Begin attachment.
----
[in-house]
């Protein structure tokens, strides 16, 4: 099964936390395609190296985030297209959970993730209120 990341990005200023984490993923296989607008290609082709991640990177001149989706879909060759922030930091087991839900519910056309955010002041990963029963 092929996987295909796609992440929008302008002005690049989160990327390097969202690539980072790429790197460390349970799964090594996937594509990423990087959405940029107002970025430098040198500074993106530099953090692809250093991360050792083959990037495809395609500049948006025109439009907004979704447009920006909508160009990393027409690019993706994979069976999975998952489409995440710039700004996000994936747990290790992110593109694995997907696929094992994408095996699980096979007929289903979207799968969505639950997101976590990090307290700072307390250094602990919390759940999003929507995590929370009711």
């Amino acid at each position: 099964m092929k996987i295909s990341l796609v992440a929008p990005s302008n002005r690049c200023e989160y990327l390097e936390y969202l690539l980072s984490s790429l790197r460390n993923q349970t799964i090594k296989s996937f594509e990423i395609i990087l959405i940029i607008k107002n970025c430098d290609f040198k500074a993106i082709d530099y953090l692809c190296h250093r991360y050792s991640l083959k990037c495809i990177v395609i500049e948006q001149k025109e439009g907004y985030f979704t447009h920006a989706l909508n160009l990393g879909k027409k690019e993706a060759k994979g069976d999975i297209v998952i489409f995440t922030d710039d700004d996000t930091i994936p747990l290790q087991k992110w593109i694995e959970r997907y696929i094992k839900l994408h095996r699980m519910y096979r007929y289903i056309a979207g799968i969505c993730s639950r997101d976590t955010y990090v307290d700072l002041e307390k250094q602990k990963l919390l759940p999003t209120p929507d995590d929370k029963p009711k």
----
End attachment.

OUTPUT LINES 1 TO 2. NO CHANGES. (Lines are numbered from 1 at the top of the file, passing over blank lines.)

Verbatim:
[in-house]
């Protein structure tokens, strides 16, 4: 099964936390395609190296985030297209959970993730209120 990341990005200023984490993923296989607008290609082709991640990177001149989706879909060759922030930091087991839900519910056309955010002041990963029963 092929996987295909796609992440929008302008002005690049989160990327390097969202690539980072790429790197460390349970799964090594996937594509990423990087959405940029107002970025430098040198500074993106530099953090692809250093991360050792083959990037495809395609500049948006025109439009907004979704447009920006909508160009990393027409690019993706994979069976999975998952489409995440710039700004996000994936747990290790992110593109694995997907696929094992994408095996699980096979007929289903979207799968969505639950997101976590990090307290700072307390250094602990919390759940999003929507995590929370009711």